As exchange-traded funds have become important parts of professional investors' toolboxes and as concerns about high-yield bond market liquidity have at various points in recent years surfaced, professionals have increasingly turned to junk bond exchange-traded funds.
That much is confirmed not only by the significant amount of assets parked in ETFs such as the iShares iBoxx $ High Yid Corp Bond (ETF) (NYSE: HYG) and the SPDR Barclays Capital High Yield Bnd ETF (NYSE: JNK), but also by the recent uptick in volume in these products.
In fact, data suggest investors are increasingly turning to junk bond ETFs to express views on the high-yield bond market rather than individual bonds. That can be seen as a sign that some professional investors view junk bond ETFs as more liquid than the bonds held by these funds.
Related Link: Despite Risks, Investors Flock To Junk Bond ETFs
“High yield (HY) corporate bond ETFs are continuing to gain favor among HY investors, according to Fitch Ratings. This likely reflects investors' liquidity preferences during a period of elevated HY market volatility and falling bond prices during 2015 and the beginning of 2016,” said Fitch Ratings in a statement.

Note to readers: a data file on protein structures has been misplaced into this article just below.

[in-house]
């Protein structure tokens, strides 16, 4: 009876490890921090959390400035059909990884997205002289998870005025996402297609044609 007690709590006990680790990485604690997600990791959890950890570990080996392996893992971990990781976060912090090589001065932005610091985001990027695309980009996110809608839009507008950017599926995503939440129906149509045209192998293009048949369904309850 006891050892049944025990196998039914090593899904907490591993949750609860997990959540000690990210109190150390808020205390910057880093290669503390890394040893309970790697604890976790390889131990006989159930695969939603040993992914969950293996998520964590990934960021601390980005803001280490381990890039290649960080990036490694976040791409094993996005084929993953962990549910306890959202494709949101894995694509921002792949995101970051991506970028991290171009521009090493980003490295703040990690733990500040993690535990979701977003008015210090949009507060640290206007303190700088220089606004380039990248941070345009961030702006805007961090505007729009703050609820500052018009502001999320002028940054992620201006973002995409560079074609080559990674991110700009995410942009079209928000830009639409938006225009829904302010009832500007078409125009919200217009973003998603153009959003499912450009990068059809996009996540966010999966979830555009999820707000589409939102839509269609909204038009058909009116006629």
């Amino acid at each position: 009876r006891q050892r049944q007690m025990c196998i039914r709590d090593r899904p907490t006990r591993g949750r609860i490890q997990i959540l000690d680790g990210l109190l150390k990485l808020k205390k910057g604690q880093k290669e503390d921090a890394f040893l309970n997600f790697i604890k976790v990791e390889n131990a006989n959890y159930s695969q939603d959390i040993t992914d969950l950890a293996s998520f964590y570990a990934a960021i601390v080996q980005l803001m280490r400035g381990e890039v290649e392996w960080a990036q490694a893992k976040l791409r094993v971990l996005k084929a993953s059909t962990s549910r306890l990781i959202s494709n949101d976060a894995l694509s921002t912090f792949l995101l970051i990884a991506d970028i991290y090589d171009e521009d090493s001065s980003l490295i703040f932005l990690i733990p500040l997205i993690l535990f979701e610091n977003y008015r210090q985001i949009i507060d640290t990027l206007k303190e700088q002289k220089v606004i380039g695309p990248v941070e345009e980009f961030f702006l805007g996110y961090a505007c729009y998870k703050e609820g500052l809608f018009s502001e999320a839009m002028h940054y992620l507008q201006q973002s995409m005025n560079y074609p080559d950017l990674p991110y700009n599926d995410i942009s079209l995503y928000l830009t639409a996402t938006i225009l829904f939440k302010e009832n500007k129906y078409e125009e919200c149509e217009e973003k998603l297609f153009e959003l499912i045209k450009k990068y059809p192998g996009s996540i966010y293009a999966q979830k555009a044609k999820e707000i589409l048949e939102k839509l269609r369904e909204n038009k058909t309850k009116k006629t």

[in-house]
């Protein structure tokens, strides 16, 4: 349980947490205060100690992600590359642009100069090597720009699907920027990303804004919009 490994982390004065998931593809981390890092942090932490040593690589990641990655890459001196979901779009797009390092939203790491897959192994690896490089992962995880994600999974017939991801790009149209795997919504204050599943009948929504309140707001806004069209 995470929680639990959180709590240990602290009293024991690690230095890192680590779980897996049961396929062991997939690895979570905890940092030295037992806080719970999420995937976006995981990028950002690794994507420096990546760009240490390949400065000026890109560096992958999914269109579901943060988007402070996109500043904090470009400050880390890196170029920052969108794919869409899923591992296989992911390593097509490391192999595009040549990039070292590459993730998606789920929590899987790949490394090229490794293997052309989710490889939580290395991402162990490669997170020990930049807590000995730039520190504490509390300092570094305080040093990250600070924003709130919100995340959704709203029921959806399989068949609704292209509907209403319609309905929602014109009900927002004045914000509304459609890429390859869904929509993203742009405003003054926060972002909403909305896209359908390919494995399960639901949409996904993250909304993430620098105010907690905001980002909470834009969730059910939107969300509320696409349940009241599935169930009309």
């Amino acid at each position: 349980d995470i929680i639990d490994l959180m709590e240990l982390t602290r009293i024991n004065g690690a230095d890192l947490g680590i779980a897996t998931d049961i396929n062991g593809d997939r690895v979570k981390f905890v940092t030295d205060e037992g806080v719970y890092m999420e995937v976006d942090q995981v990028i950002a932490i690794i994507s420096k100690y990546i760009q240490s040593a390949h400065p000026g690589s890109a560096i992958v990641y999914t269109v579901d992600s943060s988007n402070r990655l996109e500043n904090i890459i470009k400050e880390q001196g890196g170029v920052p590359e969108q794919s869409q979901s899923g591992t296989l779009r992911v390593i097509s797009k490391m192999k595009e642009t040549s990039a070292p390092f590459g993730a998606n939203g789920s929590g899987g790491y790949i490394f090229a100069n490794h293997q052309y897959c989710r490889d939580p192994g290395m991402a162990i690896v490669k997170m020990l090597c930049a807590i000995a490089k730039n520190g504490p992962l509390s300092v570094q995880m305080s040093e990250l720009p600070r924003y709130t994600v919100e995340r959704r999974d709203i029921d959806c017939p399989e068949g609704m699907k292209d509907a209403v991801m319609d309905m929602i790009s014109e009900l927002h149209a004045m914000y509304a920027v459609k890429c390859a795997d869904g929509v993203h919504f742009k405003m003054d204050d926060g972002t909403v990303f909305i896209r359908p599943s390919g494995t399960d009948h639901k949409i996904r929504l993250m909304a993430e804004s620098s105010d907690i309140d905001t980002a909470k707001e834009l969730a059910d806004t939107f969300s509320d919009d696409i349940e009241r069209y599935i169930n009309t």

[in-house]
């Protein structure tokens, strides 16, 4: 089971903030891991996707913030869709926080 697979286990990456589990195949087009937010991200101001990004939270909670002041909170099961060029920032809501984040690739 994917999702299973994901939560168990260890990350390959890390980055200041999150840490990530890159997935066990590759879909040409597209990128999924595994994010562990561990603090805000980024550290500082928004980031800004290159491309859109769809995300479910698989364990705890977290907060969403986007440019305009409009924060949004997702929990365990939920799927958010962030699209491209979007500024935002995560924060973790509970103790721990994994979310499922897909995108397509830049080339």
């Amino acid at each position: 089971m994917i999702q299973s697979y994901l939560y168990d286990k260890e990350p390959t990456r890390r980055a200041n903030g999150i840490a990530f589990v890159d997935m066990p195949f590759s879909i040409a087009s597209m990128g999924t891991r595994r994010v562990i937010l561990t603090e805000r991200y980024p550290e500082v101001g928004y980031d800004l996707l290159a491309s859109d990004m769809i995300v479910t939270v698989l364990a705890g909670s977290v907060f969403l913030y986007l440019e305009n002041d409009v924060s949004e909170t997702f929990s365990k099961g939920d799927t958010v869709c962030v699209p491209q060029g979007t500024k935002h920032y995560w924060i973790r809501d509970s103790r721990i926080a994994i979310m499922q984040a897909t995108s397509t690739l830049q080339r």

Despite all the oft-cited concerns about the liquidity of high-yield bond ETFs during times of elevated market stress, funds such as HYG and JNK have proven their mettle during “taper tantrums” and other episodes of junk bonds following out of favor. Much of the resilience of an ETF like HYG can be attributed to the secondary market for these ETFs.
The secondary market for junk bonds and ETFs like HYG is vital because during times of heightened market stress, over-the-counter, high-yield bond market liquidity can and does evaporate, forcing the bulk of trading into the largest, most liquid issues.
“Trading volumes of HY ETF shares have risen relative to the trading volumes of HY bonds over the past year, spurred by concerns over a potential China slowdown and continued commodity price pressures. The trading ratio of HY ETF shares to HY bonds reached a record high of 42 percent on Dec. 11, 2015, and subsequently reached above 20 percent on several days through end-February,” according to Fitch.
The research firm points out that high-yield bond ETFs remain a scant percentage of the overall junk bond ETF universe, noting these ETFs had a combined $34 billion in assets under management at the end of February compared to $1.2 trillion in junk debt outstanding.
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